So does SAP attribute part of its record-breaking success to becoming more of a social business? At least, in part, I believe they do.
He then goes on to nail his argument by saying:
Minutes before a board meeting, Becher was watching the #SAP hashtag on Twitter and using SAP technology to filter sentiment when he, “saw a tweet from a guy in Utah that said, ‘I’m really pissed off at SAP. I’ve been trying to buy software from them for weeks and I can’t get anybody to give my credit card to.’” Within seconds Becher responded, “Send me a DM (Twitter terminology for private message) and I’ll give you a call and I’ll solve the problem for you.”
A few tweets, a phone call and three days later, the man made a purchase with SAP.
For what it's worth, I don't know too many SAP buyers who would use their credit card to make a purchase. The company is normally interested in sealing multi-million dollar deals. Unless they've finally revv'd up the SAP AppStore. Which they haven't. Yet.
There is one point that I will partially concede:
Late last year, when SAP rolled out improved social and collaboration capabilities using Jive Software coupled with SAP’s own Streamwork app for SAP employees’ internal use, SAPs travel expenses dropped 10% year over year. SAP launched a survey to understand why. It turns out people could now collaborate across the organization with these tools plus tele-presence and videoconferencing but without the time and expense of travel, and were also able to make a positive impact on the company’s strong commitment to sustainability.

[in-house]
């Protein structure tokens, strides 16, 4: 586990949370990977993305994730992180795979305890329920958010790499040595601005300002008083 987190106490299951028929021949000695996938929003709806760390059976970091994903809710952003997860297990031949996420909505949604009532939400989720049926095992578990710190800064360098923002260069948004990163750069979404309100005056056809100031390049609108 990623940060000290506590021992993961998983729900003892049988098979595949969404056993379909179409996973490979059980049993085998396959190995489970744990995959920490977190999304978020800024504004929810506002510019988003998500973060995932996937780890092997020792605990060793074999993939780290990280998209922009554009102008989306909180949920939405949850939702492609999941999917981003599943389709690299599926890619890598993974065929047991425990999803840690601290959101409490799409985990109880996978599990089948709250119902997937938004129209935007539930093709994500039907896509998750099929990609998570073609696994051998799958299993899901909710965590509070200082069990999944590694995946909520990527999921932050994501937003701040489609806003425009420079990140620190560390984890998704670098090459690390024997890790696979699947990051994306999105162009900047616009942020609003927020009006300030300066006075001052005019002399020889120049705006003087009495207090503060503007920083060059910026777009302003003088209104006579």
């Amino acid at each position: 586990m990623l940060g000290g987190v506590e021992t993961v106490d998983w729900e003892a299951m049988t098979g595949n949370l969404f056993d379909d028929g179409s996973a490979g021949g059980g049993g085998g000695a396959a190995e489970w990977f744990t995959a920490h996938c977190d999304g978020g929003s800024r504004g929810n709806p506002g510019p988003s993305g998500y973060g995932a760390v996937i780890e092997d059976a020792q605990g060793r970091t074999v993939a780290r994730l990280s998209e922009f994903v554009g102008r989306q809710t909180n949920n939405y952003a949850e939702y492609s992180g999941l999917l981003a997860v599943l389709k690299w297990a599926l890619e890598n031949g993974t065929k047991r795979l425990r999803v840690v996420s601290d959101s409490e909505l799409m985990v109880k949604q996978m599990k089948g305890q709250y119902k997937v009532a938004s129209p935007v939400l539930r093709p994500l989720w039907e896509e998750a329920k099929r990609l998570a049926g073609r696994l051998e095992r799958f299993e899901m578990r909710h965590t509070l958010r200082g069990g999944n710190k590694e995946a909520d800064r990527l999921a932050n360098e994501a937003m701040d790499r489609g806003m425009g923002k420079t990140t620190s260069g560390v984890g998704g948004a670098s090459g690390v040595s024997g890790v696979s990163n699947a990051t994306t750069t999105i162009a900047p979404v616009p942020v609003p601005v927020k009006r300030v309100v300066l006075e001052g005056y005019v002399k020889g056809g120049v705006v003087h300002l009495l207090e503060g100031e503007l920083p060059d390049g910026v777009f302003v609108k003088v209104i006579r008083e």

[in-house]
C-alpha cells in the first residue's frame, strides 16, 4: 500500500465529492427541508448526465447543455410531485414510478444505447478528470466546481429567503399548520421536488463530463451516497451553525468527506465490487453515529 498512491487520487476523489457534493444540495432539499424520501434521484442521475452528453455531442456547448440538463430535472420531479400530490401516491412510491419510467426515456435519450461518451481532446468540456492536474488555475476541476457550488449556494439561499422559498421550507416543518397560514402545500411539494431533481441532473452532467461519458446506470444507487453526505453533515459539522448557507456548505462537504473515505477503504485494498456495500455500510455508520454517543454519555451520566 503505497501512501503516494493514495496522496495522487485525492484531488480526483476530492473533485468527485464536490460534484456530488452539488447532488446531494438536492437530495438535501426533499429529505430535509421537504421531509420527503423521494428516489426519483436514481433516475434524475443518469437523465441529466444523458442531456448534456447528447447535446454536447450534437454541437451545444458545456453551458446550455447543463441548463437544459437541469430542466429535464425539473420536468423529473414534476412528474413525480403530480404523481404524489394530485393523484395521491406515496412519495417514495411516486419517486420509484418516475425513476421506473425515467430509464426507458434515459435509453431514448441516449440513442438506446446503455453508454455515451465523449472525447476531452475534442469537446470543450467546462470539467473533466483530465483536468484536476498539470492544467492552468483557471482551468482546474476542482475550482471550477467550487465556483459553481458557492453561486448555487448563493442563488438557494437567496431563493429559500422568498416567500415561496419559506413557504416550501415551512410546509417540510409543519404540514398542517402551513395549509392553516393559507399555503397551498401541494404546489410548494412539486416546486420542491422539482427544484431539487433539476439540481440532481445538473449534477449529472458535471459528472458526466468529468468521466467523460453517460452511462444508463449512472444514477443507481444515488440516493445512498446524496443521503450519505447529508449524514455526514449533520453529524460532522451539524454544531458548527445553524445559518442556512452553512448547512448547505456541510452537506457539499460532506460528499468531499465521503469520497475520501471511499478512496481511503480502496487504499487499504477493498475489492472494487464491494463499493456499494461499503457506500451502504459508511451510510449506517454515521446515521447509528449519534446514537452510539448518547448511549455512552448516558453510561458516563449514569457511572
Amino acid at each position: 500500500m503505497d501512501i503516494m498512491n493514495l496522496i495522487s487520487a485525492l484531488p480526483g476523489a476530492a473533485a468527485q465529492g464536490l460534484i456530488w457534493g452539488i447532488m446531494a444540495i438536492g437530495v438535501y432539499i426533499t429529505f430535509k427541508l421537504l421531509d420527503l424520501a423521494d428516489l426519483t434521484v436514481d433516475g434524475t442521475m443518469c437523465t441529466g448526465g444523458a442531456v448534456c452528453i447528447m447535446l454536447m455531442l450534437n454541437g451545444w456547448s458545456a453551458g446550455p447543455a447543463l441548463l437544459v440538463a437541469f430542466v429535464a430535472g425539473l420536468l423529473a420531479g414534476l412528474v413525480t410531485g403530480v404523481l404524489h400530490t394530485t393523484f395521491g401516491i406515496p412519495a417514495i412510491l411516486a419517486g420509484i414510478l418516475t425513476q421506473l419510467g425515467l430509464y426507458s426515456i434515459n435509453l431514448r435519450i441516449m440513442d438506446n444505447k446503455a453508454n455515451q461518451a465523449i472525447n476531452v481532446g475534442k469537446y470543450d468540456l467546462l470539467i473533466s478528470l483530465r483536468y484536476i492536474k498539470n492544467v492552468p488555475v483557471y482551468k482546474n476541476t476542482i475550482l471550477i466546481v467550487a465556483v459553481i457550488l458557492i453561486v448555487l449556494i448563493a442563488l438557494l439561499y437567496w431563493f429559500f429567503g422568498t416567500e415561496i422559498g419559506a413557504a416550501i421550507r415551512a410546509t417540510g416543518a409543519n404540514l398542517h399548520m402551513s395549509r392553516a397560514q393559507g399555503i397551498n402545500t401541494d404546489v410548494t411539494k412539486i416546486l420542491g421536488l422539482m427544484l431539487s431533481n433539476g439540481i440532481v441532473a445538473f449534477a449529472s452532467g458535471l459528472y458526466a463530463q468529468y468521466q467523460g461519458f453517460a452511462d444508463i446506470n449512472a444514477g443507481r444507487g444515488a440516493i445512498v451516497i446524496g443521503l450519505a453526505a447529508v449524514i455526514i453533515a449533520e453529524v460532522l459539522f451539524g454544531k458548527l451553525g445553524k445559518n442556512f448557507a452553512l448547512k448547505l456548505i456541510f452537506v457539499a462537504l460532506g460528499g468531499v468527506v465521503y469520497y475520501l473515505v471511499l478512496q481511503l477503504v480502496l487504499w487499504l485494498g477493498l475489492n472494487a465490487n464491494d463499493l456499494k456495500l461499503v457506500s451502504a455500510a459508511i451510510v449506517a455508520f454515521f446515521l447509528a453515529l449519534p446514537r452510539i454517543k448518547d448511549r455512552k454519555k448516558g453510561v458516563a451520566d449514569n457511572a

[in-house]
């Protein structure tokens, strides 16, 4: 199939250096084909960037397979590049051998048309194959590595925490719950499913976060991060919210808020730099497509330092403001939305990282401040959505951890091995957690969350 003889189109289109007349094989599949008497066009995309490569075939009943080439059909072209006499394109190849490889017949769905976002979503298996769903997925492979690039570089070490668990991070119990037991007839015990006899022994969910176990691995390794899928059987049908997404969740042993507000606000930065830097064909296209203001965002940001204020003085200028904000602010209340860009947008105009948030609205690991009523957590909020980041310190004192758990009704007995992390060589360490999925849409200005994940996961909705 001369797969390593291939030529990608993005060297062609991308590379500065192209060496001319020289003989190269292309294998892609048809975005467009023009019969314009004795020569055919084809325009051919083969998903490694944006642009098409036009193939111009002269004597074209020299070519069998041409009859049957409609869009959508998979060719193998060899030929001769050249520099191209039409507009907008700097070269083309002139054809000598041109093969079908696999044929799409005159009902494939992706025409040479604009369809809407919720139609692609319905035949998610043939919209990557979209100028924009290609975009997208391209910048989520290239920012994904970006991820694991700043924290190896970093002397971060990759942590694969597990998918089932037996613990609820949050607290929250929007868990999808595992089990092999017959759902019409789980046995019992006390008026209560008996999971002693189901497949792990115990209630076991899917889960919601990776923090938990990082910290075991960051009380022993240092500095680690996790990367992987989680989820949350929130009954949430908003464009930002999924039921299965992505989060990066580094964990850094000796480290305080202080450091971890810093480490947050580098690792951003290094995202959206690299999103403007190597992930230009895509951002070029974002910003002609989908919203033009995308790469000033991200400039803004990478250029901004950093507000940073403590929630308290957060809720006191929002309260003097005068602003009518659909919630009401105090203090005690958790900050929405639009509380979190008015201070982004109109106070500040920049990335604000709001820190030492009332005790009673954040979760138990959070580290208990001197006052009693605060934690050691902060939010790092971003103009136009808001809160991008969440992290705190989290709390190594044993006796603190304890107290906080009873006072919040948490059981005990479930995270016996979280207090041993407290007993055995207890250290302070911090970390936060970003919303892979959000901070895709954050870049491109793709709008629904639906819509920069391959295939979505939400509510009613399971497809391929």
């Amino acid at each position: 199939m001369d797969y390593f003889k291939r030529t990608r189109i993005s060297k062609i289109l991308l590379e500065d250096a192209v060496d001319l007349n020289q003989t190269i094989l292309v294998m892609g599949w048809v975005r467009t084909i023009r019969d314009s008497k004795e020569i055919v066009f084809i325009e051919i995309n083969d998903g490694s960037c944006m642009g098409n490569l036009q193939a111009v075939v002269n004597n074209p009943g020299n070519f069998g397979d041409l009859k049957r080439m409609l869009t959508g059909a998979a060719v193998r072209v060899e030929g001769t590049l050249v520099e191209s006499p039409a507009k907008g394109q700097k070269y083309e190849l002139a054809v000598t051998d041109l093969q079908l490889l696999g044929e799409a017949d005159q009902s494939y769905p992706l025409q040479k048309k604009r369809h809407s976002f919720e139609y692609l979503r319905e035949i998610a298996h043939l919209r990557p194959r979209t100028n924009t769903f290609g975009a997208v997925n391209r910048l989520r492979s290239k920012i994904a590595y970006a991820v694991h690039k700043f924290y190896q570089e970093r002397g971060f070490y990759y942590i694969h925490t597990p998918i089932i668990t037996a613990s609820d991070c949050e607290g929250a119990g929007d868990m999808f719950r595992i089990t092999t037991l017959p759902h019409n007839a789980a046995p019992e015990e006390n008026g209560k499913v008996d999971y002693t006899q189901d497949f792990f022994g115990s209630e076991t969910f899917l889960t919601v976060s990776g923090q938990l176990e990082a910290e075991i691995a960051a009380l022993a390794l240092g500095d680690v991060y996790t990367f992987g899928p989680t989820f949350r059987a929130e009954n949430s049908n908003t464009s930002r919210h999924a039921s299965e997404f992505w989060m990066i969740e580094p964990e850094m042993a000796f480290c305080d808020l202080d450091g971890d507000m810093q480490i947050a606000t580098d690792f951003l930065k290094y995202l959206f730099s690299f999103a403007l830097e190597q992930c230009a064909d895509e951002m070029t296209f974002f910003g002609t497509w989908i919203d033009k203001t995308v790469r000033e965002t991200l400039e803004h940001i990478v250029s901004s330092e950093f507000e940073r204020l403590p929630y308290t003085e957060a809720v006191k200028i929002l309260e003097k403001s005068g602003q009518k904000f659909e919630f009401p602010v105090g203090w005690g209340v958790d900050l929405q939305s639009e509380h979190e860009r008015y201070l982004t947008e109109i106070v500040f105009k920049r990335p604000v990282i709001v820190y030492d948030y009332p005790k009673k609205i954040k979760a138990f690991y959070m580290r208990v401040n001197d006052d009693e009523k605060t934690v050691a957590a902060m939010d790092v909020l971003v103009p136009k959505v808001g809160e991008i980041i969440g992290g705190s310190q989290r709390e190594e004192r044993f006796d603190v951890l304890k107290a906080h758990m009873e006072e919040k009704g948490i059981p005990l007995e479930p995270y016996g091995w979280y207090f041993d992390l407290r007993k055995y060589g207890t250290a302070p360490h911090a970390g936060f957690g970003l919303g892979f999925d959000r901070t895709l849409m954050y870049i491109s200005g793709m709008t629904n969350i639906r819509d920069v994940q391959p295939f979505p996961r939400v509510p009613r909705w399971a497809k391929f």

In my world, telepresence and videoconferencing are having a much greater impact on business. The impact is immediate and direct to the bottom line. The notion of collaboration has been with us forever but it is the wider availability of broadband and investment in smart video related tools that has made that possible. Not social tools. Does Mark believe Oracle (IBM, Microsoft and pretty much everyone else) isn't doing exactly the same thing? It seems he didn't ask that question.
I take my hat off to folk like David and Mark for tilting at these windmills. It makes for good entertainment. Until someone can reliably demonstrate to me the cause and effect mechanisms in play that have lasting impact then this is one pot I am getting off. The very fact that David can say:
I'm dropping enterprise 2.0 from my vocabulary and running with social business. That won't stop me triggering some debate and suggesting the amplified enterpriseterm might be better.
tells me all I need to know. Marketing buzzwords come and go. If it fails to convince the first time around, nuance and try again. After all, tech marketing is really an extension of Hollywood fashion. We should be used to it by now but that doesn't mean we should give every fashion statement a pass. As Larry Ellison, CEO Oracle might say: "Last year it was Fuschsia, this year it's Puce." It doesn't happen often but i'm with Larry on this one.
End of rant.
Endnote: the image at the top of this post comes courtesy of Hugh MacLeod. I have a copy hanging in my office.